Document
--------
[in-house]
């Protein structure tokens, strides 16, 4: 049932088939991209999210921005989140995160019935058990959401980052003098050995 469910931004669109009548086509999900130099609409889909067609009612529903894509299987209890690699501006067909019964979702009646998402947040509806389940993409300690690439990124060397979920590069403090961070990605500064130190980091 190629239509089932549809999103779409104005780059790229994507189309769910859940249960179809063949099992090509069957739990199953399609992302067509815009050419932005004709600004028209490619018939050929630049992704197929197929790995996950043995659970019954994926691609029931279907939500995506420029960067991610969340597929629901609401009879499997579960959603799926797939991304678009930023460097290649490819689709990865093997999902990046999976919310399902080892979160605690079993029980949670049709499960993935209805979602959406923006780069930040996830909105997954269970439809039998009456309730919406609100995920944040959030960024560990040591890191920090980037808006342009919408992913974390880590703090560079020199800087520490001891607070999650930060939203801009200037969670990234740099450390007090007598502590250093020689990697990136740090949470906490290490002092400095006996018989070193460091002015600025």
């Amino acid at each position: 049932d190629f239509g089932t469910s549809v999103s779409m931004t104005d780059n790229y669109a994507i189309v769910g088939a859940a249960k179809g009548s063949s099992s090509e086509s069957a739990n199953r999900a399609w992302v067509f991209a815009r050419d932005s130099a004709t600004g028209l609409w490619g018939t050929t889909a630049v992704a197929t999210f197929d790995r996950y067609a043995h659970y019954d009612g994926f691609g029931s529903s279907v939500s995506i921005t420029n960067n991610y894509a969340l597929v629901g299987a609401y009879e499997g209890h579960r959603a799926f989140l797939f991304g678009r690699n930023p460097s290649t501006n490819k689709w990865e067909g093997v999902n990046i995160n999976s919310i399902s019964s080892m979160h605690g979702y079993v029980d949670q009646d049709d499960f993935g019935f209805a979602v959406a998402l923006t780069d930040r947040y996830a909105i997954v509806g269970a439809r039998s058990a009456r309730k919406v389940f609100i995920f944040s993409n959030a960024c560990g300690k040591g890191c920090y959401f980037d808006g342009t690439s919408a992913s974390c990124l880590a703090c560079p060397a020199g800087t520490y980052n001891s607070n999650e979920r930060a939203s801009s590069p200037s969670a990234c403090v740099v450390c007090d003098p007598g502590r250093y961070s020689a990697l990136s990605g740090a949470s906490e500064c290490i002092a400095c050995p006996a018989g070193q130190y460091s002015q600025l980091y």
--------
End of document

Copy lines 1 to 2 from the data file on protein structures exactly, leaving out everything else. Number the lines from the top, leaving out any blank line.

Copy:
[in-house]
């Protein structure tokens, strides 16, 4: 049932088939991209999210921005989140995160019935058990959401980052003098050995 469910931004669109009548086509999900130099609409889909067609009612529903894509299987209890690699501006067909019964979702009646998402947040509806389940993409300690690439990124060397979920590069403090961070990605500064130190980091 190629239509089932549809999103779409104005780059790229994507189309769910859940249960179809063949099992090509069957739990199953399609992302067509815009050419932005004709600004028209490619018939050929630049992704197929197929790995996950043995659970019954994926691609029931279907939500995506420029960067991610969340597929629901609401009879499997579960959603799926797939991304678009930023460097290649490819689709990865093997999902990046999976919310399902080892979160605690079993029980949670049709499960993935209805979602959406923006780069930040996830909105997954269970439809039998009456309730919406609100995920944040959030960024560990040591890191920090980037808006342009919408992913974390880590703090560079020199800087520490001891607070999650930060939203801009200037969670990234740099450390007090007598502590250093020689990697990136740090949470906490290490002092400095006996018989070193460091002015600025």